A globe-crossing consecration

February 3, 2011

I've said before that celebrating communion via Twitter (to make "a
statement that we're prepared to embrace the technological revolution") seems
like an especially poor use of technology. But Lisa Nichols Hickman brings up a techno-sacramental innovation
that's at least somewhat more compelling: using Skype to commune with
Christians across the globe, especially in isolated and conflict-torn places.

The Conflict Kitchen is a public art project and
restaurant in Pittsburgh that serves only food from countries with which the
U.S. is in conflict. After visiting the restaurant, Nichols Hickman writes
this:

One of the events [the Conflict Kitchen] highlight[s] is
a live
Skype meal
between a group of strangers seated at tables in
Pittsburgh and in Tehran.  Sharing the same meal and conversation across
seven time zones, strangers became acquainted with each other over broken
bread.  Even more importantly, they shared the same hope for peace.

And so I wondered, and ask the same of you, would it be
blasphemous to Skype communion with Christians in a country across the
globe?  Could Christians in Raleigh and Rwanda find encouragement from
each other at the table? . . . .

Blasphemers might argue that Skyping communion is
spectacle over Sacrament: webcams, language barriers and other details are
impediments to the Word heard and act engaged. Technology aside, perhaps the
real argument is the nature of communion within community.  Far from being
exotic, maybe it is putting up with the mundane within a known community that
makes real communion.  What would be sacrificed via Skype is real
relationship.  Technology makes the sacrament sterile and simple to the
point that communion becomes sentimental rather than an act of reconciliation.

But those who argue breakthrough might say that the
Skyped communion is a first step beyond stereotypes and the capacity of nations
to create 'others'.  Sitting down at the table, even through a webcam,
creates the possibility for new community where bread is broken across national
lines, language barriers, time zones and war decrees.  The other, joined
with bread, becomes brother.

I'm not convinced; I can't get
past the considerable gap between "gathered community" and "electronically
connected people." But this does strike me as far more serious an idea that the
Twitcharist example. The goal is nobler (global bridge-building vs. showing off
the church's tech savvy). As for the medium, it's real-time verbal and visual
communication--even face to face in some
real sense--and so is vulnerable and present in a way following a Twitter feed
is not.

In any case, using Skype to break bread with/"with" other
Christians across national conflict lines has powerful possibilities--even if
you have a celebrant at each end, or simply have a meal instead of communion.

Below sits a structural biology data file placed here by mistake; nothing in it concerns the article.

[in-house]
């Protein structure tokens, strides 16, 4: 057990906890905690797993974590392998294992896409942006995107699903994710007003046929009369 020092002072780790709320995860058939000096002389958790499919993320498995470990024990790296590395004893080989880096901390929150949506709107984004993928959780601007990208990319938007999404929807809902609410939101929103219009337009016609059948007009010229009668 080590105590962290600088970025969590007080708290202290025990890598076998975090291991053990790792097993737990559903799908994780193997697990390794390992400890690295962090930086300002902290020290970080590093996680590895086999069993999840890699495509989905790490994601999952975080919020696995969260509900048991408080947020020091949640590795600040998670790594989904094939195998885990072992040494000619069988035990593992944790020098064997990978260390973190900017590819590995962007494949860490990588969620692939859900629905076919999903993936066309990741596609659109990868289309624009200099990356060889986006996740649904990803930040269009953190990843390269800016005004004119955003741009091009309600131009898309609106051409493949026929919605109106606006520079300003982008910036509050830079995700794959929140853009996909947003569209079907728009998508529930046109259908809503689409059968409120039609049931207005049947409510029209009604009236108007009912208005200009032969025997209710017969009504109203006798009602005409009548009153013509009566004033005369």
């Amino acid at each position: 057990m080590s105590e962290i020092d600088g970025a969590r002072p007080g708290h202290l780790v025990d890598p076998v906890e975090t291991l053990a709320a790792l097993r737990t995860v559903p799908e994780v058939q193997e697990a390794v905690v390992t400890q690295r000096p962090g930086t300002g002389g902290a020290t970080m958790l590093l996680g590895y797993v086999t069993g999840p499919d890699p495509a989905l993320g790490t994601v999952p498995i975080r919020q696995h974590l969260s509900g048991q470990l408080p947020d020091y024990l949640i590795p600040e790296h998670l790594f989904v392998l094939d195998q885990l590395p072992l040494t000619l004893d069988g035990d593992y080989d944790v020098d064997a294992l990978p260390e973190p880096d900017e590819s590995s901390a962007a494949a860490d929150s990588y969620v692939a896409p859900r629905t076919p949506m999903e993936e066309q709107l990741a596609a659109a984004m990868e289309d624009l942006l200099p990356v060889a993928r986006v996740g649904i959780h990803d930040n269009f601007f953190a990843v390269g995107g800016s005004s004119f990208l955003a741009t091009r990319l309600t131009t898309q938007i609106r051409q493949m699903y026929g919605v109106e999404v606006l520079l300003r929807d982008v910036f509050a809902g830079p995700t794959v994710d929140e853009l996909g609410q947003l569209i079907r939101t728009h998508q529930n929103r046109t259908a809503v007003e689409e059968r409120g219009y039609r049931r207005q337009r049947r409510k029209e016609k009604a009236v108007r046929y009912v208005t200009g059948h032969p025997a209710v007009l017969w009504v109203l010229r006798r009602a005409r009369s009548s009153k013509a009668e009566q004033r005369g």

What do you think?

Comments

Steve, I like this idea with

Steve, I like this idea with the caveat that the Skyped communion be repeated regularly between the same far-flung communicants so that they learn to see each other as sisters and brothers. I wouldn't like it if it were a one-off event. That smacks of spectacle.

Ongoing thoughts

What is fascinating about this conversation is how technology might serve as a bridge between generations.

While Skype may seem relevant for today's young adults and youth, the folks who might benefit most from this are older adults who have less mobility.

For example, as our prayers for Egypt rise this week - I think of numerous men and women from our church in their 70's and 80's in our church who served as missionaries in Egypt.

While a 'prayer service' over Skype would serve the purpose of connecting those long separated (mission workers and Egyptian friends), the sacrament of communion elevates the bond they share in Christ.

Maybe the first planned Skype communion should be for our elders.

in every time and place, with or without the webcam

One phrase I use regularly when inviting the congregation to the communion table is that here we break bread with followers of Christ "in every time and place."

Jesus said, "where two or three are gathered..." Nowadays, two or three are as likely to gather in an electronically-mediated environment, even in their own homes. My wife has called me to bed before using a dm on Twitter or a text message because it's quieter and more effective than shouting downstairs, and it doesn't wake our child.

For those whose lives and relationships include an on-line component, social networking software is a tool, nothing more. Communion via webcam,like electronic communication generally, may not be as intimate or personal as face-to-face, but there's no reason to think it blasphemous if we really believe the Eucharist unites Christians in every time and place even when the webcam is off.